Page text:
• 8 Speech and Violence
      (pp. 127-148)

      In chapter 7, I began to explore the problem of speech that promotes violence and other forms of unlawful action.¹ Here I want to discuss that problem in depth. I begin with incitement, an issue that lies at the heart of modern free speech jurisprudence. Next, I address two closely related issues: how the First Amendment should apply to threats of violence, and how it should apply to speech that facilitates the commission of crimes. These issues are posed by two of the most hotly contested cases in recent years:Planned Parenthood v. American Coalition of Life Activists(2002), which...

    • 9 Speech and Privacy
      (pp. 149-163)

      While there is broad agreement that the Constitution should not protect speech that threatens or incites violence, the problem of dignitary or emotional harm is far more controversial. Many people would assert that, under the First Amendment, speech may never be restricted merely because it offends the sensibilities of others. I have argued, on the contrary, that freedom of expression is limited by other rights and that those rights are founded on respect for the autonomy and worth of human beings. It follows that the law should be allowed to safeguard not only external rights to life, liberty, and property,...

    • 10 Hate Speech
      (pp. 164-183)

      In recent decades, no aspect of First Amendment jurisprudence has generated more controversy than the problem of hate speech—expression that abuses or degrades others on the basis of such characteristics as race, religion, and gender.¹ Some states and localities, as well as many colleges and universities, have sought to regulate such speech on the ground that it causes serious injury to its targets and to the community itself. Critics respond that, while the society should do everything it can to combat bigotry and prejudice, it may not do so by curtailing freedom of expression. In struggling with this problem,...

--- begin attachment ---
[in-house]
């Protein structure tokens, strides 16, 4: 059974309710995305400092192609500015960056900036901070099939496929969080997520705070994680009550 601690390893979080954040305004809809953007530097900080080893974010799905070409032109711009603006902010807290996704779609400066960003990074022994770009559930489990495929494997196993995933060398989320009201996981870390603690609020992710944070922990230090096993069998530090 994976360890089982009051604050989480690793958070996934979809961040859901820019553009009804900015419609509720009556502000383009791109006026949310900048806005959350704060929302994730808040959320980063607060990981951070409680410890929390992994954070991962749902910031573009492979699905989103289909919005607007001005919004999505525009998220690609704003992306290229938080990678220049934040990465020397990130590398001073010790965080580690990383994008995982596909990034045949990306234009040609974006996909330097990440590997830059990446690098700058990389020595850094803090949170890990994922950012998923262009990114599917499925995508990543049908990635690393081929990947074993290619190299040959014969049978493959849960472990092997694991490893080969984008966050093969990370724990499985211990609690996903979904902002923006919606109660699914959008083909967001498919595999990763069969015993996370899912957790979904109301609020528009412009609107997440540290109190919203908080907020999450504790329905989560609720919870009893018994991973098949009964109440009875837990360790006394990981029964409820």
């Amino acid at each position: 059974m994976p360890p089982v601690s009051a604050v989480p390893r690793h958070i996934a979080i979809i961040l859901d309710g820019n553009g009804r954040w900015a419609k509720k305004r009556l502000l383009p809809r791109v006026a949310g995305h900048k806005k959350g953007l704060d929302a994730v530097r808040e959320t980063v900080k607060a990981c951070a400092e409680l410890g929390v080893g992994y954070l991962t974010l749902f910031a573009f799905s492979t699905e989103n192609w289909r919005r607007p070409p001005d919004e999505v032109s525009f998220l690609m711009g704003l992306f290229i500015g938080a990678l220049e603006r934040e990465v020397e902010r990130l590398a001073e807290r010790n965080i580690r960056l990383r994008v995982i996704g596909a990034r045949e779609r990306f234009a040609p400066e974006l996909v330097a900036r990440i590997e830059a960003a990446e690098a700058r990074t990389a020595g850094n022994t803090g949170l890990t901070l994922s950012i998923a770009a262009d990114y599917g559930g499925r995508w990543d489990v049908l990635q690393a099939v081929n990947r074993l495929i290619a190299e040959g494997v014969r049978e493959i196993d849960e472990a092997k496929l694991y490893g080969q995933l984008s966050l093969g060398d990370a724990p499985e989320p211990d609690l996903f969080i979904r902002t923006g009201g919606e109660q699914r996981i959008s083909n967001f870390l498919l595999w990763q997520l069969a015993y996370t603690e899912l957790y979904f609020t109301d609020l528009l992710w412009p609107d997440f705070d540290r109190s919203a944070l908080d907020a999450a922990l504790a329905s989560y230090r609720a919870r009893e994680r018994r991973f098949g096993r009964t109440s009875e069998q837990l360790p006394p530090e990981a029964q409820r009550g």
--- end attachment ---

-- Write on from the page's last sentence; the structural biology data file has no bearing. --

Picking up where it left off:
• 11 Pornography
      (pp. 184-205)

      How should the First Amendment apply to sexually explicit material in magazines, books, films, and electronic media such as the Internet? Conservatives and liberals have long been divided over this question. The conservative position prevailed inMiller v. California(1973) andParis Adult Theatre I v. Slaton(1973), which reaffirmed the power of the states to regulate obscene material “to protectthe social interest in order and morality.” In an opinion by Chief Justice Burger, the Supreme Court declared that state legislatures reasonably could conclude that the distribution of such material had a corrupting and debasing effect on individual character,...

  9. Conclusion
    (pp. 206-207)

    Law is not merely an instrument of social control but an embodiment of our fundamental values and aspirations. The law reflects our image of ourselves as individuals and as a community. At the same time, by shaping our lives in particular ways, the law seeks to realize that image in the social world.

    As Americans, we conceive of ourselves as being free. Although the American idea of freedom is sometimes equated with negative liberty or the absence of governmental oppression, it is actually much broader than that.¹ Our conception of liberty includes the ability to direct our own lives, to...

  10. Appendix: An Overview of Free Speech and Other Rights
    (pp. 208-210)
  11. Notes
    (pp. 211-290)
  12. Index
    (pp. 291-305)